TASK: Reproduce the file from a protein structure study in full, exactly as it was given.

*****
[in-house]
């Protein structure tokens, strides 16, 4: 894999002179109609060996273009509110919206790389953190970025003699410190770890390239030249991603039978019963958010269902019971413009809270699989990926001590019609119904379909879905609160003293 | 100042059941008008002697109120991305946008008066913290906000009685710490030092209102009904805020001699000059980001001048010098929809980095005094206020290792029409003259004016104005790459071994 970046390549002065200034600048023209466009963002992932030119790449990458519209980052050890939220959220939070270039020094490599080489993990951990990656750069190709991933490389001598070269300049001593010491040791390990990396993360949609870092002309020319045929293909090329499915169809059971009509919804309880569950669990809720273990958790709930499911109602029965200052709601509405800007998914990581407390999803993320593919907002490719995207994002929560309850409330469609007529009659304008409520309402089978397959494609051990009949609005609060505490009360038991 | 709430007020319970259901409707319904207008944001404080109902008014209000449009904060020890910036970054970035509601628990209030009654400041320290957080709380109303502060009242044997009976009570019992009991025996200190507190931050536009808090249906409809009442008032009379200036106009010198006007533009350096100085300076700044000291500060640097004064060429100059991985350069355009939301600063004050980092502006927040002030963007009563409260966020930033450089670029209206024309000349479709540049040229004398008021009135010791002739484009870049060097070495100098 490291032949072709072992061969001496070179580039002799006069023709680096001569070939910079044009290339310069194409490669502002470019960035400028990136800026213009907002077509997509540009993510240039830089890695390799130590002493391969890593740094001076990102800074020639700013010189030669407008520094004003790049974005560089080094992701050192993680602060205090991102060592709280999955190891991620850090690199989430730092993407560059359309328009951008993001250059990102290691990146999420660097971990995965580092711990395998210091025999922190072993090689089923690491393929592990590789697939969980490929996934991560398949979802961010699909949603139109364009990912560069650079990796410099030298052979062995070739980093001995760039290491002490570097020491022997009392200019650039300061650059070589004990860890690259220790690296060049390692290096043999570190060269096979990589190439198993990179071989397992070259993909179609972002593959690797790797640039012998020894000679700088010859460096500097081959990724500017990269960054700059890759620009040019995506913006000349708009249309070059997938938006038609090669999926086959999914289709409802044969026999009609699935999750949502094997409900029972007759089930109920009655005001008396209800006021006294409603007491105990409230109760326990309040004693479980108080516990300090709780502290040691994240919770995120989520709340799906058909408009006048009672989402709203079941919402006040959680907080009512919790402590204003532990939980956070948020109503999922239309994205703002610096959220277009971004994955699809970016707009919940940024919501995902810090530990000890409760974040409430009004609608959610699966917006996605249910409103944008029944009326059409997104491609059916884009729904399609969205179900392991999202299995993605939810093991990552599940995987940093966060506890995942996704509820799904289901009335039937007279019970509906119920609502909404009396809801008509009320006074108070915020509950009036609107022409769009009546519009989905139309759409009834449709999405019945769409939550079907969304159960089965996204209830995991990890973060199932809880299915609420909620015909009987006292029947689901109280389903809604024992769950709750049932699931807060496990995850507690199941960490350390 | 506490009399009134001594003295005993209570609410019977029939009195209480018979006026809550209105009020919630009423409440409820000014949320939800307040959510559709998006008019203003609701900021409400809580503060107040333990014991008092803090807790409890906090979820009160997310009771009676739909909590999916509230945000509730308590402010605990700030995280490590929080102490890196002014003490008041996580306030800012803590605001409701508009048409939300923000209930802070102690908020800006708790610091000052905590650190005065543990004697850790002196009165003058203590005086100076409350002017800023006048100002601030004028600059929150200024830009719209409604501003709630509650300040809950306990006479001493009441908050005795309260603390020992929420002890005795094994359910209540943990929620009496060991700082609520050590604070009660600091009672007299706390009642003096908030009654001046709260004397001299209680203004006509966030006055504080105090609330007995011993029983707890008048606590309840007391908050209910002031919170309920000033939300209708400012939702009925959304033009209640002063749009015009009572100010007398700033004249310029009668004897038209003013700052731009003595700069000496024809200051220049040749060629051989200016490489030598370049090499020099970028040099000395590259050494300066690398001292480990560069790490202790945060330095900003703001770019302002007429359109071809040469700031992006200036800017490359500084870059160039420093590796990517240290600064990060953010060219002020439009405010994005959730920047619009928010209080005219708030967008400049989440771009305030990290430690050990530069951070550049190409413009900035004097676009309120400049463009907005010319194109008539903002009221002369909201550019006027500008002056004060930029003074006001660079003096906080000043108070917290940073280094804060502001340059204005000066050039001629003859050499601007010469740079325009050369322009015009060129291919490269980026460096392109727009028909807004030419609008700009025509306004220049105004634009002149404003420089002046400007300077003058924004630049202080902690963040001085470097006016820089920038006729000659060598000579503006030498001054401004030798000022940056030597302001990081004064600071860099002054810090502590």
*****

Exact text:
[in-house]
């Protein structure tokens, strides 16, 4: 894999002179109609060996273009509110919206790389953190970025003699410190770890390239030249991603039978019963958010269902019971413009809270699989990926001590019609119904379909879905609160003293 | 100042059941008008002697109120991305946008008066913290906000009685710490030092209102009904805020001699000059980001001048010098929809980095005094206020290792029409003259004016104005790459071994 970046390549002065200034600048023209466009963002992932030119790449990458519209980052050890939220959220939070270039020094490599080489993990951990990656750069190709991933490389001598070269300049001593010491040791390990990396993360949609870092002309020319045929293909090329499915169809059971009509919804309880569950669990809720273990958790709930499911109602029965200052709601509405800007998914990581407390999803993320593919907002490719995207994002929560309850409330469609007529009659304008409520309402089978397959494609051990009949609005609060505490009360038991 | 709430007020319970259901409707319904207008944001404080109902008014209000449009904060020890910036970054970035509601628990209030009654400041320290957080709380109303502060009242044997009976009570019992009991025996200190507190931050536009808090249906409809009442008032009379200036106009010198006007533009350096100085300076700044000291500060640097004064060429100059991985350069355009939301600063004050980092502006927040002030963007009563409260966020930033450089670029209206024309000349479709540049040229004398008021009135010791002739484009870049060097070495100098 490291032949072709072992061969001496070179580039002799006069023709680096001569070939910079044009290339310069194409490669502002470019960035400028990136800026213009907002077509997509540009993510240039830089890695390799130590002493391969890593740094001076990102800074020639700013010189030669407008520094004003790049974005560089080094992701050192993680602060205090991102060592709280999955190891991620850090690199989430730092993407560059359309328009951008993001250059990102290691990146999420660097971990995965580092711990395998210091025999922190072993090689089923690491393929592990590789697939969980490929996934991560398949979802961010699909949603139109364009990912560069650079990796410099030298052979062995070739980093001995760039290491002490570097020491022997009392200019650039300061650059070589004990860890690259220790690296060049390692290096043999570190060269096979990589190439198993990179071989397992070259993909179609972002593959690797790797640039012998020894000679700088010859460096500097081959990724500017990269960054700059890759620009040019995506913006000349708009249309070059997938938006038609090669999926086959999914289709409802044969026999009609699935999750949502094997409900029972007759089930109920009655005001008396209800006021006294409603007491105990409230109760326990309040004693479980108080516990300090709780502290040691994240919770995120989520709340799906058909408009006048009672989402709203079941919402006040959680907080009512919790402590204003532990939980956070948020109503999922239309994205703002610096959220277009971004994955699809970016707009919940940024919501995902810090530990000890409760974040409430009004609608959610699966917006996605249910409103944008029944009326059409997104491609059916884009729904399609969205179900392991999202299995993605939810093991990552599940995987940093966060506890995942996704509820799904289901009335039937007279019970509906119920609502909404009396809801008509009320006074108070915020509950009036609107022409769009009546519009989905139309759409009834449709999405019945769409939550079907969304159960089965996204209830995991990890973060199932809880299915609420909620015909009987006292029947689901109280389903809604024992769950709750049932699931807060496990995850507690199941960490350390 | 506490009399009134001594003295005993209570609410019977029939009195209480018979006026809550209105009020919630009423409440409820000014949320939800307040959510559709998006008019203003609701900021409400809580503060107040333990014991008092803090807790409890906090979820009160997310009771009676739909909590999916509230945000509730308590402010605990700030995280490590929080102490890196002014003490008041996580306030800012803590605001409701508009048409939300923000209930802070102690908020800006708790610091000052905590650190005065543990004697850790002196009165003058203590005086100076409350002017800023006048100002601030004028600059929150200024830009719209409604501003709630509650300040809950306990006479001493009441908050005795309260603390020992929420002890005795094994359910209540943990929620009496060991700082609520050590604070009660600091009672007299706390009642003096908030009654001046709260004397001299209680203004006509966030006055504080105090609330007995011993029983707890008048606590309840007391908050209910002031919170309920000033939300209708400012939702009925959304033009209640002063749009015009009572100010007398700033004249310029009668004897038209003013700052731009003595700069000496024809200051220049040749060629051989200016490489030598370049090499020099970028040099000395590259050494300066690398001292480990560069790490202790945060330095900003703001770019302002007429359109071809040469700031992006200036800017490359500084870059160039420093590796990517240290600064990060953010060219002020439009405010994005959730920047619009928010209080005219708030967008400049989440771009305030990290430690050990530069951070550049190409413009900035004097676009309120400049463009907005010319194109008539903002009221002369909201550019006027500008002056004060930029003074006001660079003096906080000043108070917290940073280094804060502001340059204005000066050039001629003859050499601007010469740079325009050369322009015009060129291919490269980026460096392109727009028909807004030419609008700009025509306004220049105004634009002149404003420089002046400007300077003058924004630049202080902690963040001085470097006016820089920038006729000659060598000579503006030498001054401004030798000022940056030597302001990081004064600071860099002054810090502590």